Avian Influenza (Bird Flu)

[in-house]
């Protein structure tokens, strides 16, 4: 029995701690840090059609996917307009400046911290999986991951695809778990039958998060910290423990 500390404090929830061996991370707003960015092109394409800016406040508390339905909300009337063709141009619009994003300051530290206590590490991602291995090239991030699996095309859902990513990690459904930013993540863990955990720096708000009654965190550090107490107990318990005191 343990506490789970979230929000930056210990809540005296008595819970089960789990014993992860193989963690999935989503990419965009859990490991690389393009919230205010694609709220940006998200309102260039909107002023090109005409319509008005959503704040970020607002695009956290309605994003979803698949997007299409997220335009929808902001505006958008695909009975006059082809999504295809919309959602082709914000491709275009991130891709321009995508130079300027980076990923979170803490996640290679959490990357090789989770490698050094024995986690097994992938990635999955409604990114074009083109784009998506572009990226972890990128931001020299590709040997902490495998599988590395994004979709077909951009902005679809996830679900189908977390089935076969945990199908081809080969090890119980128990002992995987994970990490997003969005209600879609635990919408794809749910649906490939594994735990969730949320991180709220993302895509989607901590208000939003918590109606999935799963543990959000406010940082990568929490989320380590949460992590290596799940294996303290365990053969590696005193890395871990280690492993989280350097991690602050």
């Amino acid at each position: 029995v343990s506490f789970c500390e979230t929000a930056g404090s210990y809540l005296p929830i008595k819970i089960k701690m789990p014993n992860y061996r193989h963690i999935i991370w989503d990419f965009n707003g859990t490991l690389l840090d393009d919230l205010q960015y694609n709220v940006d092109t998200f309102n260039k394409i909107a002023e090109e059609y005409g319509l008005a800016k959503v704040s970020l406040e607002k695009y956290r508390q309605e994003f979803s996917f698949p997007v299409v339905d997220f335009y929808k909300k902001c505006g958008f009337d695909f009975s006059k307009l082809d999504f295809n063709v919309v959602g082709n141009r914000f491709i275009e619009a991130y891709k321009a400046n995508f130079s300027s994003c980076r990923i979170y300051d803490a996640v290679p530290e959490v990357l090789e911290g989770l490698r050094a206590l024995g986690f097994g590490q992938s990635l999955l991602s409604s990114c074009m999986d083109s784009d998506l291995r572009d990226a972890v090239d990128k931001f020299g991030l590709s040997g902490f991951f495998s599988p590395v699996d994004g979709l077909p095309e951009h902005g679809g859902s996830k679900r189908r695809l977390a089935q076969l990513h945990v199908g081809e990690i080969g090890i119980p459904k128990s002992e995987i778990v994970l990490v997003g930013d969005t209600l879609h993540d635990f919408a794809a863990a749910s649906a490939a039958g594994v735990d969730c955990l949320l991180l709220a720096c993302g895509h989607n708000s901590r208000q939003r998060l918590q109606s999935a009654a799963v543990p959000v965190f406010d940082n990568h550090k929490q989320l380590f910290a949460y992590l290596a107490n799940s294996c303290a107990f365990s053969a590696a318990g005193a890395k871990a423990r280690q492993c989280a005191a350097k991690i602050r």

An influenza pandemic is a global outbreak of disease that occurs when a new influenza A virus appears or "emerges" in the human population, causes serious illness, and then spreads easily from person to person worldwide. Pandemics are different from seasonal outbreaks or "epidemics" of influenza. Seasonal outbreaks are caused by subtypes of influenza viruses that are already in existence among people, whereas pandemic outbreaks are caused by new subtypes or by subtypes that have never circulated among people or that have not circulated among people for a long time. Past influenza pandemics have led to high levels of illness, death, social disruption, and economic loss. There are many different subtypes of Influenza or "flu" viruses. The subtypes differ based upon certain proteins on the surface of the virus (the hemagglutinin or "HA" protein and the neuraminidase or the "NA" protein). Pandemic viruses appear (or "emerge") as a result of a process called "antigenic shift," which causes an abrupt or sudden, major change in influenza A viruses. These changes are caused by new combinations of the HA and/or NA proteins on the surface of the virus. This change results in a new influenza A virus subtype. The appearance of a new influenza A virus subtype is the first step toward a pandemic, but the new virus subtype also must spread easily from person to person to cause a pandemic. Once a new pandemic influenza virus emerges and spreads, it normally becomes established among people and moves around or "circulates" for many years as seasonal epidemics of influenza. The U.S. Centers for Disease Control and Prevention and the World Health Organization have large surveillance programs to monitor and "detect" influenza activity around the world, including the emergence of possible pandemic strains of influenza virus. (The Washington Times A21) There are growing fears of an influenza pandemic as avian flu sweeps through poultry stocks across Asia....
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